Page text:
Surgery and the subtype of inflammatory bowel disease impact the risk of venous thromboembolism after hospital discharge
McCurdy JD, Kuenzig ME, Spruin S, Fung OW, Mallik R, Williams L, Murthy SK, Carrier M, Nguyen G, Benchimol EI. Dig Dis Sci. 2021; Jun 10 [Epub ahead of print]. DOI: https://doi.org/10.1007/s10620-021-07064-5
Background — Surgery for inflammatory bowel disease (IBD) is associated with an increased risk of venous thromboembolism (VTE) during hospitalization. It is unclear whether this association persists after hospital discharge.
Aims — We assessed the association between surgery and VTE following hospital discharge in IBD.
Methods — We conducted a population-based cohort study between 2002 and 2016 in Ontario, Canada. Adults with IBD hospitalized for ≥ 72 h who underwent an intra-abdominal surgery were compared to hospitalized, nonsurgical IBD patients. Multivariable Cox proportional hazard models were used to compare VTE risk within 12 months of discharge.
Results — A total of 80,445 hospital discharges were analyzed: 60% Crohn's disease (CD) and 40% ulcerative colitis (UC). The median time to VTE was three times longer for nonsurgical patients with CD and 1.6 times longer for nonsurgical patients with UC. Compared with nonsurgical patients, surgery for CD was associated with a lower cumulative risk of VTE in the 2 weeks after discharge and persisted through to 12 months after discharge (adjusted HR 0.24; 95% CI 0.15-0.40). In contrast, urgent surgery for UC was associated with an increased risk of VTE. The increased risk was greatest at 2 weeks after discharge (aHR, 1.80; 95% CI 1.26-2.57) and declined progressively over the course of 12 months.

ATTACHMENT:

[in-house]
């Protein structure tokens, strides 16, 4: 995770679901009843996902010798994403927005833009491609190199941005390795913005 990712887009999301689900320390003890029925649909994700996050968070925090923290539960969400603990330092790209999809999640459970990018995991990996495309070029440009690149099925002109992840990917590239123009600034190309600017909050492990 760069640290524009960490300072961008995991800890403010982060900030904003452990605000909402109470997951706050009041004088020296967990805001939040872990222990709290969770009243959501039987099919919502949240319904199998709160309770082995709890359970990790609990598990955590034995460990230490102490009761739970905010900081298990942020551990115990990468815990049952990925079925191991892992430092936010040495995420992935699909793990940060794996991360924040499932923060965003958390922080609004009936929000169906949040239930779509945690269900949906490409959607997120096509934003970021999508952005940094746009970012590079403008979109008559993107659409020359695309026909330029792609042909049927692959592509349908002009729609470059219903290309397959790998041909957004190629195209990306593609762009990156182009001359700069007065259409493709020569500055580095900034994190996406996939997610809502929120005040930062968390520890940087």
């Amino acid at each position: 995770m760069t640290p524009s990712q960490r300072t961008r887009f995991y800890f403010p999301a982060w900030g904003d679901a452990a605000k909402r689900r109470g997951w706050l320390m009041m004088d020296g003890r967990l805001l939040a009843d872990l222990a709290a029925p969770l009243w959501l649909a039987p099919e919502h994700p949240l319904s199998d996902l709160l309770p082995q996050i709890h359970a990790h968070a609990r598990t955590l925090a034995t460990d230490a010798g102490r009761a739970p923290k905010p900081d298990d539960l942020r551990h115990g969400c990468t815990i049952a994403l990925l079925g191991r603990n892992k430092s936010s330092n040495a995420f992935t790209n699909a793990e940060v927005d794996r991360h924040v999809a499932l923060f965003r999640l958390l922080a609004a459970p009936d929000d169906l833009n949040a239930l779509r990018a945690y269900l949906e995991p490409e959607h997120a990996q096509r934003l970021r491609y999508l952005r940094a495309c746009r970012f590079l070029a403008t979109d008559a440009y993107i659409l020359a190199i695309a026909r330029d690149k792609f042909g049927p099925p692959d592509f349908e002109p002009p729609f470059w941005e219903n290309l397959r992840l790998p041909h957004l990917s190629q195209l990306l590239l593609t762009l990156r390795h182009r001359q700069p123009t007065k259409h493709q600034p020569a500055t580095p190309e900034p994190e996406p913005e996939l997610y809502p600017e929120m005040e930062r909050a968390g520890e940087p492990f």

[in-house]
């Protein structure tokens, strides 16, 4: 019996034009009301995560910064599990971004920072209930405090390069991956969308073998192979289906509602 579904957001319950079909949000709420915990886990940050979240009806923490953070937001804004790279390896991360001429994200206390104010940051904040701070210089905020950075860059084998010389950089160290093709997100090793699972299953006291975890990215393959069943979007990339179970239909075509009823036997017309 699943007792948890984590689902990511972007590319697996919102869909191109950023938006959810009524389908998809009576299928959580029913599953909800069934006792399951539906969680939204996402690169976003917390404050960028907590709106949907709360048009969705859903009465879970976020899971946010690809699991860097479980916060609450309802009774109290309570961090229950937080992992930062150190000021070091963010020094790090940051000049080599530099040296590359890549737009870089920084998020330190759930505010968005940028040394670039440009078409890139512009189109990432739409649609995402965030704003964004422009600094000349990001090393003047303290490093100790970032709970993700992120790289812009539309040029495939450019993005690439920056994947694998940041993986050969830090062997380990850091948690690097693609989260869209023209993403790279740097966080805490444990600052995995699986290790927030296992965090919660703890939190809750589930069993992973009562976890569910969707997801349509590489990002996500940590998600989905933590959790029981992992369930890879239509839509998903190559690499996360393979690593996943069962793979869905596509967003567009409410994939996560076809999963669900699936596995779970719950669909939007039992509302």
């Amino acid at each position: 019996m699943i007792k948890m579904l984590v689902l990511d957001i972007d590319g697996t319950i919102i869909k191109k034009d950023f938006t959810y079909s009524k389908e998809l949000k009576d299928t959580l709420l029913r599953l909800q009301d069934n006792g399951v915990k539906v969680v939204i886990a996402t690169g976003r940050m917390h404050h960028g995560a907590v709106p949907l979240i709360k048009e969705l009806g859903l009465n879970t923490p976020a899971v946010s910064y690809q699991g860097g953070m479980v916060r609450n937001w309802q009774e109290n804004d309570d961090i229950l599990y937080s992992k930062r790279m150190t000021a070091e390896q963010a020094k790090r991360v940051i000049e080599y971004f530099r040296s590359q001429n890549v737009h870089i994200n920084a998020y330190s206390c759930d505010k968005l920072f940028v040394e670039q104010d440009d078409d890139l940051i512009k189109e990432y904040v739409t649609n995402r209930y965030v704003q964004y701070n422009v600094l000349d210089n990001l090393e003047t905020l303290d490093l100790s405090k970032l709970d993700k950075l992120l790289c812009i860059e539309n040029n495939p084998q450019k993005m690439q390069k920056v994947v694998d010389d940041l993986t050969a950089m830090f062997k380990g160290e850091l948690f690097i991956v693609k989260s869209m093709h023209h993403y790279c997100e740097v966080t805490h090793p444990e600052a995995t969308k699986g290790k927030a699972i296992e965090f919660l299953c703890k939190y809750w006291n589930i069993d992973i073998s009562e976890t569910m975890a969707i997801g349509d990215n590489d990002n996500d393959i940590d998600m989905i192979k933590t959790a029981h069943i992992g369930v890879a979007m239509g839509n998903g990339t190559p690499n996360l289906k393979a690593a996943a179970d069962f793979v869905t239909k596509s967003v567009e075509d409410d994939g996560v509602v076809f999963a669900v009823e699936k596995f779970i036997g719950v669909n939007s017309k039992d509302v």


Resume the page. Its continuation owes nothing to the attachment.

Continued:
Conclusions — Surgery was associated with a greater risk of VTE after hospital discharge in UC but not CD. In patients with UC who have undergone urgent surgery, healthcare providers should consider an extended period of prophylaxis after hospital discharge.